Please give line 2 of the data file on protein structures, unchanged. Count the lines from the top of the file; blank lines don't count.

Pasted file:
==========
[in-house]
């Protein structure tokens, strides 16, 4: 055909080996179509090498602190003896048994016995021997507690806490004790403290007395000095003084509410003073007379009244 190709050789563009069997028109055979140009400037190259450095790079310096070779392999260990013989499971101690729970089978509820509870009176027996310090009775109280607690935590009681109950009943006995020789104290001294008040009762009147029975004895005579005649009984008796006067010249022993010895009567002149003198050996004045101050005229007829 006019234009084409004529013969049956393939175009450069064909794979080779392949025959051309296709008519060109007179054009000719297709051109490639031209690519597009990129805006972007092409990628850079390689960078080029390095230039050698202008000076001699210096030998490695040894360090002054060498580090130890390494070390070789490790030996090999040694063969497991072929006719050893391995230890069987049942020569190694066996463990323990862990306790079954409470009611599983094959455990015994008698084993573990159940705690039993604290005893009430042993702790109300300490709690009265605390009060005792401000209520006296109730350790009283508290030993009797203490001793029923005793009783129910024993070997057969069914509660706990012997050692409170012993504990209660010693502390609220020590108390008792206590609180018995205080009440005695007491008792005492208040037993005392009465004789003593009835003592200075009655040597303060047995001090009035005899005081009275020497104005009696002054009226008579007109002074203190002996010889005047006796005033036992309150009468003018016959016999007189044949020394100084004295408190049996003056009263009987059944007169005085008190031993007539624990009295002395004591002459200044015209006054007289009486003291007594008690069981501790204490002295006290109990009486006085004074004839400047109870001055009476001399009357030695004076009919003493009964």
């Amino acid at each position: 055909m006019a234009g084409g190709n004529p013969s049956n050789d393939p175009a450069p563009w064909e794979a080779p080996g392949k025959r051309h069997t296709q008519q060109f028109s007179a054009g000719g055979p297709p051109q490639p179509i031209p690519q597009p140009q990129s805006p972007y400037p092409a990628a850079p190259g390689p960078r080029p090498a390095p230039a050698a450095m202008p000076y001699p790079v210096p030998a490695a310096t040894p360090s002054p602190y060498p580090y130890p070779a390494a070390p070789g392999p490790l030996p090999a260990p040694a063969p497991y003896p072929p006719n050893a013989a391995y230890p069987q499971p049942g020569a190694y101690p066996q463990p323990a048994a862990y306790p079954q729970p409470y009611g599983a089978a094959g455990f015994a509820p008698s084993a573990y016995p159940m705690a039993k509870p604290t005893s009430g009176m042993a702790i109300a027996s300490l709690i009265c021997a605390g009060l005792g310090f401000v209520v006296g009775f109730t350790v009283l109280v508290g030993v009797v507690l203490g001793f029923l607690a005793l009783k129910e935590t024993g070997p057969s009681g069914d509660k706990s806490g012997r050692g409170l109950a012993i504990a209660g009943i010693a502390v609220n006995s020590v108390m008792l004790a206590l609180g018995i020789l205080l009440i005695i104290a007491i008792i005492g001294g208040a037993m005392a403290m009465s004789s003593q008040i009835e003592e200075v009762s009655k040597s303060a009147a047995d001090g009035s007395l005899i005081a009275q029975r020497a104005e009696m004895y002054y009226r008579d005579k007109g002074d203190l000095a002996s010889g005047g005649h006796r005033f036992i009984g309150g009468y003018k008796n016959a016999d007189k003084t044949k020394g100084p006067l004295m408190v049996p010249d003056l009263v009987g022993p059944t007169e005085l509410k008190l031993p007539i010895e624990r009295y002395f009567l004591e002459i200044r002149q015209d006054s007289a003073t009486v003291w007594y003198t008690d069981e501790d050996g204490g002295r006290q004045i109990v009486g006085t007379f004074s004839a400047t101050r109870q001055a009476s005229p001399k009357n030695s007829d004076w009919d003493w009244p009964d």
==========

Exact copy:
């Protein structure tokens, strides 16, 4: 055909080996179509090498602190003896048994016995021997507690806490004790403290007395000095003084509410003073007379009244 190709050789563009069997028109055979140009400037190259450095790079310096070779392999260990013989499971101690729970089978509820509870009176027996310090009775109280607690935590009681109950009943006995020789104290001294008040009762009147029975004895005579005649009984008796006067010249022993010895009567002149003198050996004045101050005229007829 006019234009084409004529013969049956393939175009450069064909794979080779392949025959051309296709008519060109007179054009000719297709051109490639031209690519597009990129805006972007092409990628850079390689960078080029390095230039050698202008000076001699210096030998490695040894360090002054060498580090130890390494070390070789490790030996090999040694063969497991072929006719050893391995230890069987049942020569190694066996463990323990862990306790079954409470009611599983094959455990015994008698084993573990159940705690039993604290005893009430042993702790109300300490709690009265605390009060005792401000209520006296109730350790009283508290030993009797203490001793029923005793009783129910024993070997057969069914509660706990012997050692409170012993504990209660010693502390609220020590108390008792206590609180018995205080009440005695007491008792005492208040037993005392009465004789003593009835003592200075009655040597303060047995001090009035005899005081009275020497104005009696002054009226008579007109002074203190002996010889005047006796005033036992309150009468003018016959016999007189044949020394100084004295408190049996003056009263009987059944007169005085008190031993007539624990009295002395004591002459200044015209006054007289009486003291007594008690069981501790204490002295006290109990009486006085004074004839400047109870001055009476001399009357030695004076009919003493009964």